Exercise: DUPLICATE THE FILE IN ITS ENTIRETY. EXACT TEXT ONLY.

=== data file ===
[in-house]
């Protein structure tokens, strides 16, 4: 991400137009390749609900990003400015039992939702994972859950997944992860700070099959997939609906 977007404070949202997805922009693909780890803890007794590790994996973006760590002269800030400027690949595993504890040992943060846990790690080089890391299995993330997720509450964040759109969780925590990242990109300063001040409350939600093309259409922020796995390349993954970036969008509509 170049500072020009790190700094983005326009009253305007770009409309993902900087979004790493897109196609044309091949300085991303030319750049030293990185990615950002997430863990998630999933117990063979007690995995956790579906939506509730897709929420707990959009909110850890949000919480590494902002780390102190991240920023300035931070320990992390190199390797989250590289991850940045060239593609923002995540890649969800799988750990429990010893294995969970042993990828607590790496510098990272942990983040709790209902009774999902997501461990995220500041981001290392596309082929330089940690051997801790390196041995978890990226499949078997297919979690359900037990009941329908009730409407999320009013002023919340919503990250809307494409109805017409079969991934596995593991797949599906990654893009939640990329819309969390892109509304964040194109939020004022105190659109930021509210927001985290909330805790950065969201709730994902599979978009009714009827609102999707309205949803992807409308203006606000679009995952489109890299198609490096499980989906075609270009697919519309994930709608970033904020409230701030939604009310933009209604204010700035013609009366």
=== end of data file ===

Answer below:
[in-house]
């Protein structure tokens, strides 16, 4: 991400137009390749609900990003400015039992939702994972859950997944992860700070099959997939609906 977007404070949202997805922009693909780890803890007794590790994996973006760590002269800030400027690949595993504890040992943060846990790690080089890391299995993330997720509450964040759109969780925590990242990109300063001040409350939600093309259409922020796995390349993954970036969008509509 170049500072020009790190700094983005326009009253305007770009409309993902900087979004790493897109196609044309091949300085991303030319750049030293990185990615950002997430863990998630999933117990063979007690995995956790579906939506509730897709929420707990959009909110850890949000919480590494902002780390102190991240920023300035931070320990992390190199390797989250590289991850940045060239593609923002995540890649969800799988750990429990010893294995969970042993990828607590790496510098990272942990983040709790209902009774999902997501461990995220500041981001290392596309082929330089940690051997801790390196041995978890990226499949078997297919979690359900037990009941329908009730409407999320009013002023919340919503990250809307494409109805017409079969991934596995593991797949599906990654893009939640990329819309969390892109509304964040194109939020004022105190659109930021509210927001985290909330805790950065969201709730994902599979978009009714009827609102999707309205949803992807409308203006606000679009995952489109890299198609490096499980989906075609270009697919519309994930709608970033904020409230701030939604009310933009209604204010700035013609009366």